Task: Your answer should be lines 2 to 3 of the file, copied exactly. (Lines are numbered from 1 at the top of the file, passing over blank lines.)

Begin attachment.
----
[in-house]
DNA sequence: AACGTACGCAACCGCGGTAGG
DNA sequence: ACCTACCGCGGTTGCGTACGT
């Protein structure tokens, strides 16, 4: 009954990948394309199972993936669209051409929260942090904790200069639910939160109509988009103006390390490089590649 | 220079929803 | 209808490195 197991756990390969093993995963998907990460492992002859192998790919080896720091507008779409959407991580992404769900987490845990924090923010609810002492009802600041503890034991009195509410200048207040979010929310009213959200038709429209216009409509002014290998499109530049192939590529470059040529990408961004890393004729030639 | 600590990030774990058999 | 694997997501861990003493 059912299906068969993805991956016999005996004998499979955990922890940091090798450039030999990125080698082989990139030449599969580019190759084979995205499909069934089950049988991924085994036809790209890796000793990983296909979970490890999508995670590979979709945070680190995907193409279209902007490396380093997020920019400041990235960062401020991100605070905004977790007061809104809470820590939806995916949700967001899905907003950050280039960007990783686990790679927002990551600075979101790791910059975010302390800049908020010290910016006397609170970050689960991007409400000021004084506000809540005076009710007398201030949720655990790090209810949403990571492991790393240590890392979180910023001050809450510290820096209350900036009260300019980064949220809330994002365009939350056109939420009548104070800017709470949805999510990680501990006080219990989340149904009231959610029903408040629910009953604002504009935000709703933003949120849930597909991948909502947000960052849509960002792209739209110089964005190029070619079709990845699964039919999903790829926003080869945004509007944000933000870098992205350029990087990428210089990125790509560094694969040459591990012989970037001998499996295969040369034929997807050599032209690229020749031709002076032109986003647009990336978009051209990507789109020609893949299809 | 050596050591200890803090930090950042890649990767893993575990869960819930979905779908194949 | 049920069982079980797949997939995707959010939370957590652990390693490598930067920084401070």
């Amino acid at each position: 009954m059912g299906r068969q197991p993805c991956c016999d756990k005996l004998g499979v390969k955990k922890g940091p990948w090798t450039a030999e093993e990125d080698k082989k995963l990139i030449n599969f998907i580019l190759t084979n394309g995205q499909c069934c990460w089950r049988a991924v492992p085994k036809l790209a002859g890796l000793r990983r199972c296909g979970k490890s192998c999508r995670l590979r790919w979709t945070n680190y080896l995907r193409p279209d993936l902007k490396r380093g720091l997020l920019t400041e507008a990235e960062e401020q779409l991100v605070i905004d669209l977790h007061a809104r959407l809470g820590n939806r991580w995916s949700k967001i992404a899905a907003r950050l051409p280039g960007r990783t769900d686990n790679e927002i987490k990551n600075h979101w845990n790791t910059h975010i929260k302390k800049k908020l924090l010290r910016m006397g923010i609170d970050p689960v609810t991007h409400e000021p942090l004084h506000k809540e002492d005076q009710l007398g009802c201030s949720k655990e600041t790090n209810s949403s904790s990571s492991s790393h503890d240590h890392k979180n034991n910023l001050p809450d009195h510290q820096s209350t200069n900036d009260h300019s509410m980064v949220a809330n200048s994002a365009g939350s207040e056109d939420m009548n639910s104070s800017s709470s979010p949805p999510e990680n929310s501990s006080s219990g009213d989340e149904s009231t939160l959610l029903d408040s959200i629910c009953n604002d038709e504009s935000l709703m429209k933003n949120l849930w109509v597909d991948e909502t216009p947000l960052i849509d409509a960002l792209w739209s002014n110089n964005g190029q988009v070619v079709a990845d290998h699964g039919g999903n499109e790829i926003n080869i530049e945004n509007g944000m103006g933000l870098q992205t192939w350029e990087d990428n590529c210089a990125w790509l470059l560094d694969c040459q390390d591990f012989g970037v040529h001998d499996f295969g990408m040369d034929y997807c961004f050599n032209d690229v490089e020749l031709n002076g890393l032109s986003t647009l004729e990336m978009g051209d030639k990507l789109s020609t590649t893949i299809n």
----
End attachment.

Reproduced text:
DNA sequence: AACGTACGCAACCGCGGTAGG
DNA sequence: ACCTACCGCGGTTGCGTACGT